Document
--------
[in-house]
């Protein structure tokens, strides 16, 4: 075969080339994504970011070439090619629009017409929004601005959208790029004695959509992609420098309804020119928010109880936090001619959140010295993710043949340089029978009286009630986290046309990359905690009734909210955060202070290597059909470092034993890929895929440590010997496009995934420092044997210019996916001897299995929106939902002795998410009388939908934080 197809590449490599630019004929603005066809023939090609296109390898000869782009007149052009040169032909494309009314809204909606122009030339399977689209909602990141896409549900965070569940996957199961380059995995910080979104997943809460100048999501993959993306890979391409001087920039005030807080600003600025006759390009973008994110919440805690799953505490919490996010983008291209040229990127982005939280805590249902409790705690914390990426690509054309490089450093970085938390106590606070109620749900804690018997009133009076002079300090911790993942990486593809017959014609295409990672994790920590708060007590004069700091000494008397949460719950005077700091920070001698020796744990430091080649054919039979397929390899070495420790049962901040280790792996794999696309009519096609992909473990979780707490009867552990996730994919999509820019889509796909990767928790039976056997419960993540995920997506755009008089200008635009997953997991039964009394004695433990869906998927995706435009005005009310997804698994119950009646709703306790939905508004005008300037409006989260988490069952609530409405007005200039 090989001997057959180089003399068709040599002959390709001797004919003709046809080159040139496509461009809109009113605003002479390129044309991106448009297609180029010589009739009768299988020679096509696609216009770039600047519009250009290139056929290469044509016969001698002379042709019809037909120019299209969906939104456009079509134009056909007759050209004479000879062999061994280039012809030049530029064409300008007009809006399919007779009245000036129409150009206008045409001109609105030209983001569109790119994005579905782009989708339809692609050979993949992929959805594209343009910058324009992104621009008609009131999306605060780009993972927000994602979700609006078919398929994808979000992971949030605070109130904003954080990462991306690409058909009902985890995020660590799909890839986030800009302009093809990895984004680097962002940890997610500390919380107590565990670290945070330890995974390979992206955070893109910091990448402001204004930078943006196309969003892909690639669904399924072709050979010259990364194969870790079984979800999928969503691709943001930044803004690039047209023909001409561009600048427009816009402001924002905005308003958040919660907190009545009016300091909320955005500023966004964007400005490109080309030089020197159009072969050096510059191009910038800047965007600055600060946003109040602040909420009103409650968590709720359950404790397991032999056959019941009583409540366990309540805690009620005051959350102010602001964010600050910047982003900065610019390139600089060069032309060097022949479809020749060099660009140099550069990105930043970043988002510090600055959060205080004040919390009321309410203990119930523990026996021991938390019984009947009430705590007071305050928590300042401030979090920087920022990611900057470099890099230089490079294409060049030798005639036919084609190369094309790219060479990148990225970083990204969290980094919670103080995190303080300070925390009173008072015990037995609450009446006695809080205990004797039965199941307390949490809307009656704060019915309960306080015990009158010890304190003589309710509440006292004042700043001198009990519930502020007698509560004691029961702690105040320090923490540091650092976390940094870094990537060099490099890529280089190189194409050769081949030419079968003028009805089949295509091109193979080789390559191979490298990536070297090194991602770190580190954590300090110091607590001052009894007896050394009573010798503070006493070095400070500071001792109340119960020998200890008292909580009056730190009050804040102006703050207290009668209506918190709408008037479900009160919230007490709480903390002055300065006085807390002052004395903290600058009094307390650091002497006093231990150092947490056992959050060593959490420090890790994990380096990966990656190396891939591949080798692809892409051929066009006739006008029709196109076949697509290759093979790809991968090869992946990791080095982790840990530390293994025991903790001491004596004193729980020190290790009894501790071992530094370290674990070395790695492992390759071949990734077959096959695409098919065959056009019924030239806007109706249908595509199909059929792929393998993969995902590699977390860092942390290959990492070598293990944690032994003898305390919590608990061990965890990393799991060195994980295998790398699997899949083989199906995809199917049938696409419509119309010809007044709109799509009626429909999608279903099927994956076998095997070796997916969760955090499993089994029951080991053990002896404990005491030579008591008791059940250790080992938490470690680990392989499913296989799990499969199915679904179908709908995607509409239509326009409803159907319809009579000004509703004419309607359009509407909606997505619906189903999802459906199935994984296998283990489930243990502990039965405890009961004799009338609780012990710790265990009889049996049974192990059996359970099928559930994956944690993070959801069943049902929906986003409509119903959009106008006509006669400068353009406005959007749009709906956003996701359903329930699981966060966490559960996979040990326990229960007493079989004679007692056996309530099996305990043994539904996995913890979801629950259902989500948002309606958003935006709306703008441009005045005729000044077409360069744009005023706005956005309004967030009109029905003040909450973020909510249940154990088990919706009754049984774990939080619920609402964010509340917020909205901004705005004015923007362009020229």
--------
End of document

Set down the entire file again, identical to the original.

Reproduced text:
[in-house]
């Protein structure tokens, strides 16, 4: 075969080339994504970011070439090619629009017409929004601005959208790029004695959509992609420098309804020119928010109880936090001619959140010295993710043949340089029978009286009630986290046309990359905690009734909210955060202070290597059909470092034993890929895929440590010997496009995934420092044997210019996916001897299995929106939902002795998410009388939908934080 197809590449490599630019004929603005066809023939090609296109390898000869782009007149052009040169032909494309009314809204909606122009030339399977689209909602990141896409549900965070569940996957199961380059995995910080979104997943809460100048999501993959993306890979391409001087920039005030807080600003600025006759390009973008994110919440805690799953505490919490996010983008291209040229990127982005939280805590249902409790705690914390990426690509054309490089450093970085938390106590606070109620749900804690018997009133009076002079300090911790993942990486593809017959014609295409990672994790920590708060007590004069700091000494008397949460719950005077700091920070001698020796744990430091080649054919039979397929390899070495420790049962901040280790792996794999696309009519096609992909473990979780707490009867552990996730994919999509820019889509796909990767928790039976056997419960993540995920997506755009008089200008635009997953997991039964009394004695433990869906998927995706435009005005009310997804698994119950009646709703306790939905508004005008300037409006989260988490069952609530409405007005200039 090989001997057959180089003399068709040599002959390709001797004919003709046809080159040139496509461009809109009113605003002479390129044309991106448009297609180029010589009739009768299988020679096509696609216009770039600047519009250009290139056929290469044509016969001698002379042709019809037909120019299209969906939104456009079509134009056909007759050209004479000879062999061994280039012809030049530029064409300008007009809006399919007779009245000036129409150009206008045409001109609105030209983001569109790119994005579905782009989708339809692609050979993949992929959805594209343009910058324009992104621009008609009131999306605060780009993972927000994602979700609006078919398929994808979000992971949030605070109130904003954080990462991306690409058909009902985890995020660590799909890839986030800009302009093809990895984004680097962002940890997610500390919380107590565990670290945070330890995974390979992206955070893109910091990448402001204004930078943006196309969003892909690639669904399924072709050979010259990364194969870790079984979800999928969503691709943001930044803004690039047209023909001409561009600048427009816009402001924002905005308003958040919660907190009545009016300091909320955005500023966004964007400005490109080309030089020197159009072969050096510059191009910038800047965007600055600060946003109040602040909420009103409650968590709720359950404790397991032999056959019941009583409540366990309540805690009620005051959350102010602001964010600050910047982003900065610019390139600089060069032309060097022949479809020749060099660009140099550069990105930043970043988002510090600055959060205080004040919390009321309410203990119930523990026996021991938390019984009947009430705590007071305050928590300042401030979090920087920022990611900057470099890099230089490079294409060049030798005639036919084609190369094309790219060479990148990225970083990204969290980094919670103080995190303080300070925390009173008072015990037995609450009446006695809080205990004797039965199941307390949490809307009656704060019915309960306080015990009158010890304190003589309710509440006292004042700043001198009990519930502020007698509560004691029961702690105040320090923490540091650092976390940094870094990537060099490099890529280089190189194409050769081949030419079968003028009805089949295509091109193979080789390559191979490298990536070297090194991602770190580190954590300090110091607590001052009894007896050394009573010798503070006493070095400070500071001792109340119960020998200890008292909580009056730190009050804040102006703050207290009668209506918190709408008037479900009160919230007490709480903390002055300065006085807390002052004395903290600058009094307390650091002497006093231990150092947490056992959050060593959490420090890790994990380096990966990656190396891939591949080798692809892409051929066009006739006008029709196109076949697509290759093979790809991968090869992946990791080095982790840990530390293994025991903790001491004596004193729980020190290790009894501790071992530094370290674990070395790695492992390759071949990734077959096959695409098919065959056009019924030239806007109706249908595509199909059929792929393998993969995902590699977390860092942390290959990492070598293990944690032994003898305390919590608990061990965890990393799991060195994980295998790398699997899949083989199906995809199917049938696409419509119309010809007044709109799509009626429909999608279903099927994956076998095997070796997916969760955090499993089994029951080991053990002896404990005491030579008591008791059940250790080992938490470690680990392989499913296989799990499969199915679904179908709908995607509409239509326009409803159907319809009579000004509703004419309607359009509407909606997505619906189903999802459906199935994984296998283990489930243990502990039965405890009961004799009338609780012990710790265990009889049996049974192990059996359970099928559930994956944690993070959801069943049902929906986003409509119903959009106008006509006669400068353009406005959007749009709906956003996701359903329930699981966060966490559960996979040990326990229960007493079989004679007692056996309530099996305990043994539904996995913890979801629950259902989500948002309606958003935006709306703008441009005045005729000044077409360069744009005023706005956005309004967030009109029905003040909450973020909510249940154990088990919706009754049984774990939080619920609402964010509340917020909205901004705005004015923007362009020229």